In “3 Miracles Jesus Didn’t Do” there’s good reasons why Christ didn’t perform these 3 miracles. Besides these, I need to point out more. There were many people at the Bethesda Pool that all needed healing, but Jesus only healed the paralytic (John 5:2-9). There were doubtless many people Jesus knew who died throughout his life, but he rose from the dead only a few (Mark 5:21-43; Luke 7:11-17; John 11:38-44). And what about the leper colonies? Or even the sick in the heathen nations around them? Why wouldn’t he heal all of them? Would the Gospel writers tell us if Jesus did all that? I think so.
In Matthew 15:24, “He answered, I was sent only to the lost sheep of Israel.” This tested the Canaanite woman’s faith, but it also shows a deliberate, selective process, similar to our election and predestination. After the 5,000 were fed, a desire to eat again was rebuked as an unworthy reason to hope for another miracle (John 6:26-27, cp. James 4:3). Unbelief was another reason Jesus didn’t perform miracles in the above-referenced article. But I believe unbelief is different from limited faith.
Limited faith was also a problem to Christ performing miracles (cp. Matthew 21:21-22, Luke 7:50, 8:48 and 17:19). But to me, it seems unbelief is not wanting to believe instead of wanting to believe. Jesus did reassure that even faith like a mustard seed grain was good enough (Luke 17:6). So many things in life can attack faith, especially if one is far from God. Also, we all struggle as Christians with wanting what we want versus what God knows is best. Christ had a reason to keep bringing up weak faith as a significant problem.
His miracles were primarily meant to prove he was the Son of God, that he cares (Matthew 6:26), and that he’s able to do abundantly above all we ask or think (Ephesians 3:20). Jesus knew our limited faith could interfere with all of this. Christ gives an example of an ideal prayer in Matthew 6. In it he mentions concerning our needs, “your Father knows what you need before you ask him” (verse 8). He told us to pray in Matthew 9:35-38 that the Lord would send laborers into his harvest. In Luke 18:1-8 Jesus concluded his parable of the unjust judge with a doubt as to whether he’d even find faith in the earth.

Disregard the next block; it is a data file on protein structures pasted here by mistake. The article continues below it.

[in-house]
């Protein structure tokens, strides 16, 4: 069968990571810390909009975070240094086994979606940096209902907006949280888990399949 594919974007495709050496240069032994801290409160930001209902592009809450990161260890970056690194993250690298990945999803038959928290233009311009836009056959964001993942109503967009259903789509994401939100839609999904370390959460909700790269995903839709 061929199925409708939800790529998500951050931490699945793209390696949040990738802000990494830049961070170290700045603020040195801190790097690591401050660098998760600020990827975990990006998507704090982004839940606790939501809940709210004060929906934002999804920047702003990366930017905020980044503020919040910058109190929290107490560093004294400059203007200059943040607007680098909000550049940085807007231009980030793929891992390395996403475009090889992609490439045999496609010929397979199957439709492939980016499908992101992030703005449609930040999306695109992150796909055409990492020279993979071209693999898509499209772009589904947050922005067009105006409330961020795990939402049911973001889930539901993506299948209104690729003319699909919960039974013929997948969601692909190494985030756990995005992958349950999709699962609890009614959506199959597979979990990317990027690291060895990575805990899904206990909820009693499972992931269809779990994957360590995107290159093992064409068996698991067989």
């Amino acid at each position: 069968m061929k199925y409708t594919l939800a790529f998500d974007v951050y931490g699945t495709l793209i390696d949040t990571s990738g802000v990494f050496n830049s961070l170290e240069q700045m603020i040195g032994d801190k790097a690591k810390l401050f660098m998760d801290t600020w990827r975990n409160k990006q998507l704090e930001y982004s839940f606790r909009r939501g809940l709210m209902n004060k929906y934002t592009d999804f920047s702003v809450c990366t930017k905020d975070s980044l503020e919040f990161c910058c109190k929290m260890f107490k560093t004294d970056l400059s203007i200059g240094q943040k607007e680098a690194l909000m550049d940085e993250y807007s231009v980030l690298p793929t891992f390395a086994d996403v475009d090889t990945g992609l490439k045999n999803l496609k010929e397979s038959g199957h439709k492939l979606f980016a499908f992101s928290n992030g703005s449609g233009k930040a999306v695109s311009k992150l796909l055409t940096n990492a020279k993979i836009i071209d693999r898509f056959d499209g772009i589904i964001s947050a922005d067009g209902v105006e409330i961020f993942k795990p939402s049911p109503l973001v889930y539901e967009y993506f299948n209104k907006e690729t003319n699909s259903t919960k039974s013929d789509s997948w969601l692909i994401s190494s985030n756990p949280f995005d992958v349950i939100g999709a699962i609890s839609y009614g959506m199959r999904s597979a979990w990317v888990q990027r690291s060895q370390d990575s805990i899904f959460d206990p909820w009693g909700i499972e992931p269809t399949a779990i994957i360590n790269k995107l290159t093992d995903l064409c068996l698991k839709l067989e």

I think he wanted us to pray for bigger things especially if they were things God clearly desires, like global missions and revival. Of course, since God is good, he often wants for us what we want. He also cares for those loved ones you’re closest to, and most burdened about. But do you ever remember God doesn’t always give us what we pray for because he loves us? If so, do you ever think further, that we should redirect much of our prayers and focus towards God’s mission for the world?
Proverbs 29:18 says, “Where there is no vision, the people perish: but he that keepeth the law, happy is he.” Our progress never advances beyond our vision. If we don’t set for ourselves the most God-honoring vision there is, we’ll limit what God has for us. John 16:24 says, “Until now you have asked nothing in my name. Ask, and you will receive, that your joy may be full.”
Jesus wanted us to think big, pray big, and pray lots for what God clearly cares about: global missions. How better to do that than to accept his challenge, proving that he can and will “find faith in the earth”?
The above pictures were scanned from Jerusalem in the Year 30 A.D.